158 Overall: CB, Michael Jackson
This is the type of corner Kris Richard loves; big and tall. At 6'1" 200 pounds, Michael Jackson fits the profile.
His 2017 tape was actually better than his 2018 tape, and all four of his career interceptions came in '17. However, the team is obviously betting on his potential, especially with corner being a serious need.
With the Cowboys' four primary corners coming into contract years the next three seasons, odds are that at least one will be gone. MJ doesn’t fill in day one as a difference maker but, given some time under Kris Richard, he could be a nice player.
165 Overall: DE, Joe Jackson
Take Joe Jackson, new Cowboy, as well as Michael and Darius Jackson, and the team is just two short of a Jackson 5 reunion.
The team has been very busy trying to rebuild the depth at edge and Joe Jackson is icing on an already stacked cake. In an off-season that saw the retirement of David Irving and another suspension for Randy Gregory, the team was able to extend DeMarcus Lawrence and trade for Robert Quinn.
The edge room was already full but you can never have too many.
Joe Jackson is a fun, productive player from The U, who was teammates with the previous pick, Michael Jackson. In his career, he totaled 24 sacks and 37.5 tackles for loss all in three seasons. He’s not the fastest edge rusher in the world but has plenty of power to make up for it. With the team only for sure having DeMarcus Lawrence guaranteed beyond 2019, it’s good to have as much talent as possible.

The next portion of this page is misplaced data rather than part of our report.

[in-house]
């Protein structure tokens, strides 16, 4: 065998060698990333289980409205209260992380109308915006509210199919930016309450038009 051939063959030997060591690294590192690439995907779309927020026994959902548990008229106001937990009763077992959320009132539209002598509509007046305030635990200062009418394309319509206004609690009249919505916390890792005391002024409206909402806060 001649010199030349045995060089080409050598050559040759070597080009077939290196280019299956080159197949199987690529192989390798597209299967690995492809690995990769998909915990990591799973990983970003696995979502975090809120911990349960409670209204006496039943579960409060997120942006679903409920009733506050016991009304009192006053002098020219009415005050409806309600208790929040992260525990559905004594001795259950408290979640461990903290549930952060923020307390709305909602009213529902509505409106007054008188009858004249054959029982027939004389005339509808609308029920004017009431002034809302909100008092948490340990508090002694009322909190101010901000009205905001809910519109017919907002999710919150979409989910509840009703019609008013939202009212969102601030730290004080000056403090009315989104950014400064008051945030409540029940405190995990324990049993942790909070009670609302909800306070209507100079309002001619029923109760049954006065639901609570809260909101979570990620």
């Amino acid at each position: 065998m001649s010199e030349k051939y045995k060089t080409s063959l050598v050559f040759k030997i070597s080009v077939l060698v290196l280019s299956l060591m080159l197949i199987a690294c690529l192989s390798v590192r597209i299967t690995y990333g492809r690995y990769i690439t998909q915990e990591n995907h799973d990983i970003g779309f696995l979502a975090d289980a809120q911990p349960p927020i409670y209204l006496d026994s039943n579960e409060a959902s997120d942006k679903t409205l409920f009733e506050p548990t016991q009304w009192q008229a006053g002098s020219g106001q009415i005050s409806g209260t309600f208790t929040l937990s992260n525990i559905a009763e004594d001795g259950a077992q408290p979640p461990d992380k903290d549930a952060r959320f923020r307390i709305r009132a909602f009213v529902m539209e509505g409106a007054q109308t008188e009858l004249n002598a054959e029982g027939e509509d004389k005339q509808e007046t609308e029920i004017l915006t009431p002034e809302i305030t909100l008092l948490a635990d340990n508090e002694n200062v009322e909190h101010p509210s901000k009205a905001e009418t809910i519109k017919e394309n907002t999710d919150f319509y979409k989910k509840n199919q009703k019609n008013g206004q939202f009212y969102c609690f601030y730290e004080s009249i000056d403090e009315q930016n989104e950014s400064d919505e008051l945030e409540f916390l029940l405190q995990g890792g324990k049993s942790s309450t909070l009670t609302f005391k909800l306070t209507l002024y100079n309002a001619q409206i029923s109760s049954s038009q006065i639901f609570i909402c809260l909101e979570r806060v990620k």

213 Overall: S, Donovan Wilson
The team really needed a safety and it enraged most people that they didn’t pick one earlier. Especially with Taylor Rapp, Juan Thornhill and Amani Hooker all available at different times.
Donovan Wilson is an interesting pick. His career has been a rollercoaster while at Texas A&M, with a highly productive 2015 season, a dip in 2016, a fractured foot in the 2017 opener, and a rebound 2018 season.
Had his career not been derailed by his injury, he’s likely gone way before the sixth round and the Cowboys are obviously betting on his potential. Meets a need, but not a plug-in right away type of pick.
218 Overall: RB, Mike Weber
Tony Pollard is going to get first crack at the backup running back spot. However, given that he’s also the team’s likely return man as well, it makes sense that they’d want to deepen the running back room to give the team a true RB2.
Mike Weber was Ezekiel Elliott’s teammate at Ohio State, but didn’t come close to the impact Elliott had. Only topping 1,000 yards once in college, Weber is likely in competition with Darius Jackson for the backup spot.
He’s not as flashy as Zeke but can pick up the slack when asked to and is a solid receiver out of the backfield. If Weber can’t beat Jackson for the backup spot, then Weber is a likely candidate for the practice squad.
241 Overall: DE, Jalen Jelks
Jalen Jelks falls into a similar boat that both Hurricanes players are in. Like Joe Jackson, he’s a good solid edge piece (fifth round draft grade), but like Michael Jackson, his prior season's tape was better than his final season.
It's interesting that the Cowboys would pick a player who seems to be better suited to play in a 3-4 as a OLB, but has plenty of starter potential. Otherwise he’s a player that’s likely headed to the practice squad that the Cowboys wanted to make sure they get first crack at. Still, a good value in terms of where he was picked.
Dallas Cowboys Overall 2019 Draft Grade: B